Hermocrates (dialogue)

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Hermocrates (/hɜrˈmɒkrəˌtz/; Greek: Ἑρμοκράτης) is a hypothetical dialogue, assumed to be the third part of Plato's late trilogy along with Timaeus and Critias. Since Plato never completed the Critias for an unknown reason, it is generally assumed that he never began writing the Hermocrates. In any case, the persons that would have appeared are very likely be the same as in the former dialogues – Timaeus, Critias, Hermocrates, and Socrates – and the unnamed fourth companion mentioned at the beginning of the Timaeus might have unveiled his identity. The intention of Plato to write this third dialogue becomes evident among others, from the following passage of Critias:

Socrates: Certainly, Critias, we will grant your request [to speak] and we will grant the same by anticipation to Hermocrates, as well as to you and Timaeus. [1]

Hermocrates had only a small share of the conversation in the previous dialogues. Since the Critias recounted the story of the ideal state in ancient Athens of nine thousand years ago – and why it was able to repel the invasion by the imperialist naval power Atlantis – by referring to prehistoric accounts via Solon and the Egyptians, it might have been Hermocrates' task to tell how the imperialist naval power, into which Athens of Plato's lifetime had turned, had suffered a bitter defeat in the Sicilian expedition against Syracuse and eventually in the Peloponnesian War against Sparta – since he was a Syracusan strategos during the time of the Sicilian expedition. The sequence of names of the three participants in these dialogues could also have a significance. The name of Timaeus is derived from the Greek word τιμάω, timaō meaning to pay honor to; the name of Critias is derived from the word κρίσις, krisis meaning judgment; and the name of Hermocrates, means gifted by Hermes, messenger of the gods.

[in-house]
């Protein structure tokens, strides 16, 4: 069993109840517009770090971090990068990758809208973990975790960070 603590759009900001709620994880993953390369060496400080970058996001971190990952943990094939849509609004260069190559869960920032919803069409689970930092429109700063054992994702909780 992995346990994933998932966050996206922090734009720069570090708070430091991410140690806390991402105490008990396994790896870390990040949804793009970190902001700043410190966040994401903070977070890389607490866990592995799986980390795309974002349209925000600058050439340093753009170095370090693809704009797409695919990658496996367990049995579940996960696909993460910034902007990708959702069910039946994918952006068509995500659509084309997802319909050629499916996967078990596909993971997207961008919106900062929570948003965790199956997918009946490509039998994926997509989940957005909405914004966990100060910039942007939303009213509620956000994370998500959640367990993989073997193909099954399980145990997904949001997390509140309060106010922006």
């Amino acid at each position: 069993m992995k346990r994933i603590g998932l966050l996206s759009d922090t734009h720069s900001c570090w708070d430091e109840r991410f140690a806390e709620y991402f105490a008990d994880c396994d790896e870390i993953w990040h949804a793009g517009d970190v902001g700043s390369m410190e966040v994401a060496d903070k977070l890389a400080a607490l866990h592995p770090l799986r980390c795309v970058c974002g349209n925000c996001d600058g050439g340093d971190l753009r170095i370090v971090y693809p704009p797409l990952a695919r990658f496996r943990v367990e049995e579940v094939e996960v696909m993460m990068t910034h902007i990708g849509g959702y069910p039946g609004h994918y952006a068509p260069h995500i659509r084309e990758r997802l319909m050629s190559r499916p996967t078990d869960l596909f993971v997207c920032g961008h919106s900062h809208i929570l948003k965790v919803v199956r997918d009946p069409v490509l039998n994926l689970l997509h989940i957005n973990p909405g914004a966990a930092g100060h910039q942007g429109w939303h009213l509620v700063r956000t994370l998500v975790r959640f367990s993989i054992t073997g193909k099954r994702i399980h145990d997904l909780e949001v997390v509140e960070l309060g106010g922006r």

In popular culture[edit]

In the video game Indiana Jones and the Fate of Atlantis the Lost Dialogue of Plato is known as the Hermocrates. In the game, the book was actually existent in an English manuscript, translated by one of the characters, and was an important tool for Dr. Jones throughout the game.

Notes[edit]

  1. ^ Plato, Critias, 108a-b

References[edit]

  • Clay, Diskin (1997). "The Plan of Plato’s Critias". In Calvo, Tomás; Brisson, Luc (Edd.). Interpreting the Timaeus-Critias. International Plato Studies 9. Sankt Augustin: Acedemia. pp. 49–54. ISBN 3-89665-004-1. 
  • Eberz, J. (1910). "Die Bestimmung der von Platon entworfenen Trilogie Timaios, Kritias, Hermokrates". Philologus 69: 40–50. ISSN 0031-7985. 
  • Forsyth, Phyllis Young (1980). Atlantis. The making of myth. Montréal: McGill-Queens Univ. Press. ISBN 0-7099-1000-2.